Republican xenophobia slurs professed Christian Barack Obama as a Muslim, and associates his caricatured blackness with dangerous, apparently socialist radicalism. Historically, even white Americans were targeted by the religious right simply for not being Protestants, many of them sharing movements like working class trade unionism with targets of white supremacist racism. The liberal Irish Catholic John F. Kennedy, dubbed a communist by his opponents, was accused of being in thrall to the papacy and thus unable to serve as president with integrity, and his far-right, segregationist enemies perpetrated terrorist attacks against Jewish communities and synagogues just as they did against black churches and civil rights campaigners. Sanders was among those Jewish allies of the civil rights movement, as a student activist organising sit-ins and civil disobedience against segregation; today he is a supporter of the Black Lives Matter movement.

Having referred to Michael Brown, a teenager shot dead by a white police officer while unarmed, as a "bad actor", Republican favorite Ben Carson dismisses BLM with the retort "all lives matter", a frequent dog whistle of white commentators seeking to deflect focus from endemic anti-black racism in America. Carson also portrays Muslim refugees as savage and animal, the same kind of dehumanization black Americans like him are commonly subjected to.

In contrast, Sanders acknowledges racism as critical to the systemic police brutality faced by ethnic minorities in the US, recognizing the corrupt criminal justice system that impacts non-white Americans—especially those impacted by gross socioeconomic inequality—pervasively.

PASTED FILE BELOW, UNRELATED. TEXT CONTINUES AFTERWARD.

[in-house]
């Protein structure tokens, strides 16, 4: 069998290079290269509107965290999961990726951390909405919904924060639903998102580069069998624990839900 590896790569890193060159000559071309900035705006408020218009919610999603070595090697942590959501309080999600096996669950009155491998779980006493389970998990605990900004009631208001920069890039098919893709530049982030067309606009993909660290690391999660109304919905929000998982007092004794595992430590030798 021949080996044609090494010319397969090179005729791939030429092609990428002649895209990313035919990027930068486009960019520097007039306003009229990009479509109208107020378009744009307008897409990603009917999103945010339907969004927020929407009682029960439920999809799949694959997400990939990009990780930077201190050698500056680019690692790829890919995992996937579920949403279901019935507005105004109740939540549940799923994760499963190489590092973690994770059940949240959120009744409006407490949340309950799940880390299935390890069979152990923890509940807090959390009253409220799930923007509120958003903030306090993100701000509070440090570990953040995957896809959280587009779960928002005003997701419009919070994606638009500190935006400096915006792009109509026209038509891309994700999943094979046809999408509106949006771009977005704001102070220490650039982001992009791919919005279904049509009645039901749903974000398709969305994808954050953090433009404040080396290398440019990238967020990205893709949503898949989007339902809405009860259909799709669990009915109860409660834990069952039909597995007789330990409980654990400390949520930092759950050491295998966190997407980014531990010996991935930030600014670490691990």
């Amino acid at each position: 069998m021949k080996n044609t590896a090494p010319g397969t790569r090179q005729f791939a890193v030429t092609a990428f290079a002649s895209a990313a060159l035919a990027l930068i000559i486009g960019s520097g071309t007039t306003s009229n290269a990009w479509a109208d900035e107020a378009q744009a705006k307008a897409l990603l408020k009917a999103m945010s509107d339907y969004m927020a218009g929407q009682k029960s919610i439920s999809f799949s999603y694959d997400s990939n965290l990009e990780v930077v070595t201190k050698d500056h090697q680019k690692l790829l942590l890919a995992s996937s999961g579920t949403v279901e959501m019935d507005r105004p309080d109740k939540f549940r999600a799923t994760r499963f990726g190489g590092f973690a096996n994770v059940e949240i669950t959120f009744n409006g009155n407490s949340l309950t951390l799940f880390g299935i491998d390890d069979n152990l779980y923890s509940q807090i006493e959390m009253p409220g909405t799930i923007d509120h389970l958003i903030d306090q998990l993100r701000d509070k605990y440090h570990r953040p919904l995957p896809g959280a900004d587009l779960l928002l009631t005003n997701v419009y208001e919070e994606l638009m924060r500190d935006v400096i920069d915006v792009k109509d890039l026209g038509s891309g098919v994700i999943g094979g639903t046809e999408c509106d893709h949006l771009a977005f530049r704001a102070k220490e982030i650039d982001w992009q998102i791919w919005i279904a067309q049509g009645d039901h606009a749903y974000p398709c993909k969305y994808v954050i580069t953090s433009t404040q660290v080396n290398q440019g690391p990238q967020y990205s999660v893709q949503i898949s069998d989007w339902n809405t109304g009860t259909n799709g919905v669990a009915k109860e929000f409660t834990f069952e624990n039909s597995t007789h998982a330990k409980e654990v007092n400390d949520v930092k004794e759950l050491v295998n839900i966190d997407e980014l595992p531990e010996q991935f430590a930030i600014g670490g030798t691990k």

In the US, Christian fundamentalism has operated in tandem with racism, oppression and discrimination, from the genocide of indigenous peoples to slavery and segregation. It continues to wage misogynist wars against reproductive rights, force through homophobic and transphobic legislation and obstruct the teaching of science, orchestrating the cruel and reckless indoctrination of children with creationism and abstinence-only education. Though Sanders has not specified a view on the question of God, he displays the humanism of a secular Jew: "It is not a good thing to believe," Sanders states, ‘that as human beings, we can turn our backs on the suffering of other people."

Throughout his career, he has been consistently committed to the separation of church and state, a congressional bulwark against the efforts of his country’s Christian Taliban to enforce antediluvian theocratic agendas. He has done so in a country where, at the dawn of the nineteenth century, deistic anti-Trinitarian Thomas Jefferson was smeared as an "infidel" and "atheist", forced to declare a belief in God in order to become president. In seven US states, atheists who refuse to pledge to serve God are barred from public office, with a 2014 opinion poll revealing that atheists are the second least trusted religious group among the US public, with Muslims the least tolerated.

Regardless of how one views his politics and actions, Barack Obama’s election as the first black president remains an indisputable landmark of social progress in the American nation. And the same would have to be said if a Jewish socialist humanist from Vermont inherited his office.